Jersey fabrics are fabrics that are knitted (on amazing machines) rather than woven on looms. Like anything knitted, they have a natural ability to stretch and change shape due to their knitted structure. Jerseys are at the heart of our collections during the transitional months, more so in autumn than at any other time of the year. We love layering them – and they’re easy to take off or pull on quickly if the day turns out to be warmer (or colder) than expected.
However not all jerseys are the same. Some are single-knits,with a simple knit structure. Others may have more complex knit structures; heavier and warmer. Most have some elastane content to help them fit and move with ease as well as to make them easier to pull on and off. And of course the yarn (or more often, the blend of yarn) they’ve been knitted from, will affect their behaviour and use.
Knitted fabrics don’t fray when cut – and provided their knit structure is reasonably tight, you have often get away with leaving a raw edge, especially with a more casual garment.
Here are some of the more common types of jersey, based on our collections. There are many more we could choose – especially more technical fabrics used for sports – however the following are among those you’re most likely to encounter when planning a project.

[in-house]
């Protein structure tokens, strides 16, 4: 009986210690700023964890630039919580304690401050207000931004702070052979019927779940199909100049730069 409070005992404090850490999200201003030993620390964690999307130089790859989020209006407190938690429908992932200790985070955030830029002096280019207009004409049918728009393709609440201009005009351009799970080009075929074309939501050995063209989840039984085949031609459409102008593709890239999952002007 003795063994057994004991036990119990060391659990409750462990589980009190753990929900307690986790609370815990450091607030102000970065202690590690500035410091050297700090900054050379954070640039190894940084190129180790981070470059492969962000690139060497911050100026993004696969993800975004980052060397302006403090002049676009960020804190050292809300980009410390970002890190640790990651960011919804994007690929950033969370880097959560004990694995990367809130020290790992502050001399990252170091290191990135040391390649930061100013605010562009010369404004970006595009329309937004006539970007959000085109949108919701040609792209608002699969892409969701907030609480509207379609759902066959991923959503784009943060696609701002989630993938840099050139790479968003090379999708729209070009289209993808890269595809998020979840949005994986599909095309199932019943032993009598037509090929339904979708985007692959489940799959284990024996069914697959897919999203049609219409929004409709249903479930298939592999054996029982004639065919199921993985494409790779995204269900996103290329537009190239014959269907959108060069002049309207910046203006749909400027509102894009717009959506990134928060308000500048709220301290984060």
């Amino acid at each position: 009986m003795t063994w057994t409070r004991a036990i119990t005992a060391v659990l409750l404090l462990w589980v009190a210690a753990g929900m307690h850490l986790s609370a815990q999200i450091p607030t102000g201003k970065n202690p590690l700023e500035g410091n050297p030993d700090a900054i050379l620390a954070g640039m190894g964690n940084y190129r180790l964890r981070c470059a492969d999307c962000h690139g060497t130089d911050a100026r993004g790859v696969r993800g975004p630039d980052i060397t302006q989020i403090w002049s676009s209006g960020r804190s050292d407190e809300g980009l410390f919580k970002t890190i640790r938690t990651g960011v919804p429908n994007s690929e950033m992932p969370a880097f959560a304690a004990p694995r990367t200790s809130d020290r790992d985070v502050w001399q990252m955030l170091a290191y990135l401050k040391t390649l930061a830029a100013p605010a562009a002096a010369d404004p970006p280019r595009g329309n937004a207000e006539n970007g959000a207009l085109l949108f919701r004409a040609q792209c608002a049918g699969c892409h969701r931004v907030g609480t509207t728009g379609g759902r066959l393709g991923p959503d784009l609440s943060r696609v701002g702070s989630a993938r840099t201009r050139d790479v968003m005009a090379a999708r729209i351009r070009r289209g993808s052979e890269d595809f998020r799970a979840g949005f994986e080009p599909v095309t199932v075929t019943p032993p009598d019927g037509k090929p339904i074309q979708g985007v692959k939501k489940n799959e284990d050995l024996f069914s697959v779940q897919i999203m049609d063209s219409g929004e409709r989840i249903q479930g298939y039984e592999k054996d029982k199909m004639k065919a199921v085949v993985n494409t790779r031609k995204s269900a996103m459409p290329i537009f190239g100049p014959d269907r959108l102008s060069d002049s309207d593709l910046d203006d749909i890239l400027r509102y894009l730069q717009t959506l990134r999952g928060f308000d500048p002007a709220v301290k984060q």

(NOTE: At the time of posting we’re in the process of building up our jersey stocks as it’s the very beginning of autumn. I’ve linked to in-stock examples where possible and we’ll update this blog as new jerseys arrive).
This jersey is knitted with a very fine, soft micromodal yarn (similar to viscose) with a little elastane. You can see how it has a very fluid drape with very little in the way of shape-holding capacity. We use these jerseys for loungewear and lingerie, as well as draping tops and tunics. It could also be used for t-shirts or t-shirt and wrap-style dresses.